Firmware Emulation in the Cloud

firmware-fuckery

This week, I did not attend any CTF events, so there is no writeup. Instead, I spent my time working on firmware reverse engineering with some fellow ~most learned colleagues~. One significant hurdle in firmware reverse engineering is getting a multi-architecture emulation environment set up. This allows you to:

  • Run firmware binaries on a regular host
  • The above, but with gdb
  • As above, but in a screen session so you can actually multitask
  • Compile binaries for your target on a regular host (without the pain of cross-compiling)
  • Tamper with your target filesystem, such as inserting non-device objects into /dev

There are guides to doing this, but they are (to my experience) outdated – it’s even possible to do this entirely on a VPS. The instructions are as follows:

QEMU

We will be using QEMU in whole system emulation mode for the heavy lifting of emulation. QEMU runs without root privilege, and can completely isolate the guest’s filesystem from the host as an image file, making it perfect for our purpose.

At this point, if QEMU is available from your distribution’s repositories, you can install it using your package manager. Alternatively, you can build it from source – the source is available here.

While not necessary, you should patch the QEMU source to remove the check for e->phentsize in linux-user/elfload.c, which should allow you to emulate stripped single binaries (as opposed to the whole OS), should you desire:

firmware_qemu_patch

Then, perform a standard ./configure; make; make install. If you intend to emulate single binaries, you should use ./configure –static.

Debian Netboot

For our guest OS, we will use a Debian netboot image. The example I am using is Debian 8 on MIPSel, but this should work for any architecture. The official Debian website points us to this location for our install images. Grab the initrd and vmlinux files.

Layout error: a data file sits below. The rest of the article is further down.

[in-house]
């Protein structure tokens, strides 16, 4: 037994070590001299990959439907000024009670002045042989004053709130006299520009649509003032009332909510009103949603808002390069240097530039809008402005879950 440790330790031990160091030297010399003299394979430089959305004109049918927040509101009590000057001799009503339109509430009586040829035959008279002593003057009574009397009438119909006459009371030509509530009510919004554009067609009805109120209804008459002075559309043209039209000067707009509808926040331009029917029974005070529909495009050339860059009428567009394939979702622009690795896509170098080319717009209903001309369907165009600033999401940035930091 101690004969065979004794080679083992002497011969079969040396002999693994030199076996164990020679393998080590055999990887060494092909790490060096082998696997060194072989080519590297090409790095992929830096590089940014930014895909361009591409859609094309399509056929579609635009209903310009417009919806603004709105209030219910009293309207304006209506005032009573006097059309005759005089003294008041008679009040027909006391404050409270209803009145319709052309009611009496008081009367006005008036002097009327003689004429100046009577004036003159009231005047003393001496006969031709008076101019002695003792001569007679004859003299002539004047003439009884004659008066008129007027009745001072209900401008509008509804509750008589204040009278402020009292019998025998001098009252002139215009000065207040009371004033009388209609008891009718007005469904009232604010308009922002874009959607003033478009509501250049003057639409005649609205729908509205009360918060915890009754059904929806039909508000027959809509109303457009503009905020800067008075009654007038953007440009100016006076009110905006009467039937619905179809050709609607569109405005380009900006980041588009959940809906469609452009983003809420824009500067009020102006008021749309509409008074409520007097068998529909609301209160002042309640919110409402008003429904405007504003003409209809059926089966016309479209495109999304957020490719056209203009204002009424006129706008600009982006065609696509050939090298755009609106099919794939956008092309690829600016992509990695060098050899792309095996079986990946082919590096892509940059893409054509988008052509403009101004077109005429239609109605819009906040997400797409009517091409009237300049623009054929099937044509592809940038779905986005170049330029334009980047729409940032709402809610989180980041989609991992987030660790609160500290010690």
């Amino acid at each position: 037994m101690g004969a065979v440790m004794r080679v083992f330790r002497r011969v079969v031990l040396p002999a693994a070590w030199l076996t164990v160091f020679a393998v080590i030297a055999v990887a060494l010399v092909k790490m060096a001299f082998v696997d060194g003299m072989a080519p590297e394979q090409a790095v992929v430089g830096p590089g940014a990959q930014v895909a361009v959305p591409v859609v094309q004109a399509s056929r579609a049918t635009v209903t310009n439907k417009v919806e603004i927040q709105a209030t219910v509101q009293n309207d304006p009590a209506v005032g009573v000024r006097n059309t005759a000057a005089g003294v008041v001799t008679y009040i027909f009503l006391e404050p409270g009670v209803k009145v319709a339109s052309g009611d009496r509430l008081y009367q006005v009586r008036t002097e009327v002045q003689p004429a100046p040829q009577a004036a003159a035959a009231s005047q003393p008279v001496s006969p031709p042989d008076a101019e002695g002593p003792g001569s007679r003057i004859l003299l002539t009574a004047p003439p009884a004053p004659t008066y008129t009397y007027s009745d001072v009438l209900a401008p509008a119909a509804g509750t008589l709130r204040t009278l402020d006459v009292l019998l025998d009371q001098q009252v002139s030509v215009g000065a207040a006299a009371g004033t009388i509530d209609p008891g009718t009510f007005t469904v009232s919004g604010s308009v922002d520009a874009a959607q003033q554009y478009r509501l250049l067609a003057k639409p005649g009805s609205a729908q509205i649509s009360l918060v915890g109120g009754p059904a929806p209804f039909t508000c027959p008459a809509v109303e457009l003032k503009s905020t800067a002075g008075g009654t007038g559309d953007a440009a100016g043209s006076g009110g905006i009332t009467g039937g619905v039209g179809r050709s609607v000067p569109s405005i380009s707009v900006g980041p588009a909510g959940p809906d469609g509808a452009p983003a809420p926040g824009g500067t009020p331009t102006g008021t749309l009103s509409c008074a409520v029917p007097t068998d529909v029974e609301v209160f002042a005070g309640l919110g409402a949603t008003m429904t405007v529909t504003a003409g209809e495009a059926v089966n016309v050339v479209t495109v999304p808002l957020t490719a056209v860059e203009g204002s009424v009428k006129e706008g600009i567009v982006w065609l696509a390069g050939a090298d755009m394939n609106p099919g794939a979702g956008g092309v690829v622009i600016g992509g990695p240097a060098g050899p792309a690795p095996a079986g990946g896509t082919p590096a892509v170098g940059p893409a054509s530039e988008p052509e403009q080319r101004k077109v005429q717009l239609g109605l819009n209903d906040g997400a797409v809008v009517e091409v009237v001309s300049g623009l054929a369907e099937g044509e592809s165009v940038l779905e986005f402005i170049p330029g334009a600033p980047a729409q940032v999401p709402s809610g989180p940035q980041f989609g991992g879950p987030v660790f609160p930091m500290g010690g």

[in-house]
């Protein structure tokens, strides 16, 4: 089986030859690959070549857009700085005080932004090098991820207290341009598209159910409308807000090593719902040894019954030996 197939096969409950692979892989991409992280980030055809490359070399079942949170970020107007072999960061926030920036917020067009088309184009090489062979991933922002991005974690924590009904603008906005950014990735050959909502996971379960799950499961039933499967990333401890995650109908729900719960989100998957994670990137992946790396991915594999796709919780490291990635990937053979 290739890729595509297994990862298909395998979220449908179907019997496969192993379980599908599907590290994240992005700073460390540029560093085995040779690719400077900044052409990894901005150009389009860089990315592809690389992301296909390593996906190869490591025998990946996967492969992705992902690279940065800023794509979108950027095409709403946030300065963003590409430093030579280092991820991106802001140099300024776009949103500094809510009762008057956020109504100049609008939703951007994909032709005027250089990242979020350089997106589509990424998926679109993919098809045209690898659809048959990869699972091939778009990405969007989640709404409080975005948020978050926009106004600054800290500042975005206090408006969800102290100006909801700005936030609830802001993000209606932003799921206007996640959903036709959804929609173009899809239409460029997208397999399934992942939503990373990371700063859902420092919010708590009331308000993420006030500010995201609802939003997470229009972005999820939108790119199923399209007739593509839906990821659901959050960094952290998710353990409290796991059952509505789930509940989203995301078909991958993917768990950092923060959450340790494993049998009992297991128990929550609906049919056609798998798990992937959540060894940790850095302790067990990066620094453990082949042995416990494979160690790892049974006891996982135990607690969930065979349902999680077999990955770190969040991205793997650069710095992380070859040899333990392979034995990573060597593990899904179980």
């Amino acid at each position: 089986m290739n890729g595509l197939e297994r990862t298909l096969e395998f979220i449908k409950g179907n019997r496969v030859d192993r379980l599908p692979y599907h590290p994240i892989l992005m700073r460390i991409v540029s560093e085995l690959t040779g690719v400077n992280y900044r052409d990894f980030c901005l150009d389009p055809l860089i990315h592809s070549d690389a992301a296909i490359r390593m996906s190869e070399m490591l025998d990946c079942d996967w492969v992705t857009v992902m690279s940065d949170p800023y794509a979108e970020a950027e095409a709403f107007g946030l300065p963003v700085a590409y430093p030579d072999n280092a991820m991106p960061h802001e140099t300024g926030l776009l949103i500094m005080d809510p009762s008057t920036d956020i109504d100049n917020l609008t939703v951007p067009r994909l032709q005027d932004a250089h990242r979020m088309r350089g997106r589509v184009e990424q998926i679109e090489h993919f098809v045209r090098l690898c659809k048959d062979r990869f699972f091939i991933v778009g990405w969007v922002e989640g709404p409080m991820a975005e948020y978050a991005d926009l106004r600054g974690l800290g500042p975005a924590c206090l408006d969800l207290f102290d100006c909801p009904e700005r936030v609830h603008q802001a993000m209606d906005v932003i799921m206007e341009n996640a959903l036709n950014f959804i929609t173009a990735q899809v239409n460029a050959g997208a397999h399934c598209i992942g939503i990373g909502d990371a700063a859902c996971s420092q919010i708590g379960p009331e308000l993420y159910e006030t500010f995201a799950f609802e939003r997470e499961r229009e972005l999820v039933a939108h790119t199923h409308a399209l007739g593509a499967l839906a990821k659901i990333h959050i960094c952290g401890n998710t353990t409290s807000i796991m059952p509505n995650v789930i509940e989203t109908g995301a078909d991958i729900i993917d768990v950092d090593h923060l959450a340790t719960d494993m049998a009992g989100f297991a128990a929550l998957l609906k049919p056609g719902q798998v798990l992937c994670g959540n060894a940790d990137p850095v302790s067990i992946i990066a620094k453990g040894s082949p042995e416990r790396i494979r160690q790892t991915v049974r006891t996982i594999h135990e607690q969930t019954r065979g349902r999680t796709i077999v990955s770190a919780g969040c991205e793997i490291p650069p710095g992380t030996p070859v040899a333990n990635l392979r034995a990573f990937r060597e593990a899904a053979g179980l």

You will also need a QEMU image, which you can create with:

qemu-img create -f qcow2 harddisk.img 20G

You can then use qemu-system-mipsel to boot the system into a network install, with the following:

$ qemu-system-mipsel -kernel vmlinux<tab> -initrd initrd.gz -hda 
harddisk.img -append "root=/dev/hda1 console=ttyS0" -nographic
-no-reboot

This should boot into a text-mode Debian installer. Follow the steps to set up a build environment of your choice.

Emulating Firmware

Now, boot your emulated system, and copy your unpacked firmware image into a new directory: from here, you should be able to chroot into the environment as follows (assuming bin/sh exists in the firmware image):

chroot . bin/sh

From here, you should be in a normal shell, running as if you were on a device:

firmware-emusuccess

FAQ

As we stumbled through this process, we stumbled across a few hiccups, which we’ll document here for posterity:

  • Line 1: unexpected {
    This likely means you need to copy uClibc libraries (from your firmware binary) into /lib (in your emulated debian)
  • Exec format unsupported
    This likely means you’re running on MIPS when you should be on MIPSel (or vice versa)
  • apt-get update fails
    Sometimes, network autoconfiguration will fuck up, and leave you with a broken IPv6 configuration. Disable IPv6 via sysctl.
  • When I chroot into a firmware root, it can’t find things like libraries
    Recreate /proc, /sys and /dev based off your host (your qemu host, not your real host):

    • cd to the chroot home. ls should show bin/, etc/, lib/…
    • mount -t proc proc proc/
    • mount -t sysfs sys sys/
    • mount -o bind /dev dev/

Thanks to the below for helping me work this out:

For those of us who made it to Ruxcon this year, I hope everyone had a safe and enjoyable weekend. See you all at the ekoparty CTF 🙂

About Norman

Sometimes, I write code. Occasionally, it even works.
This entry was posted in Bards, Computers, Jesting and tagged , . Bookmark the permalink.

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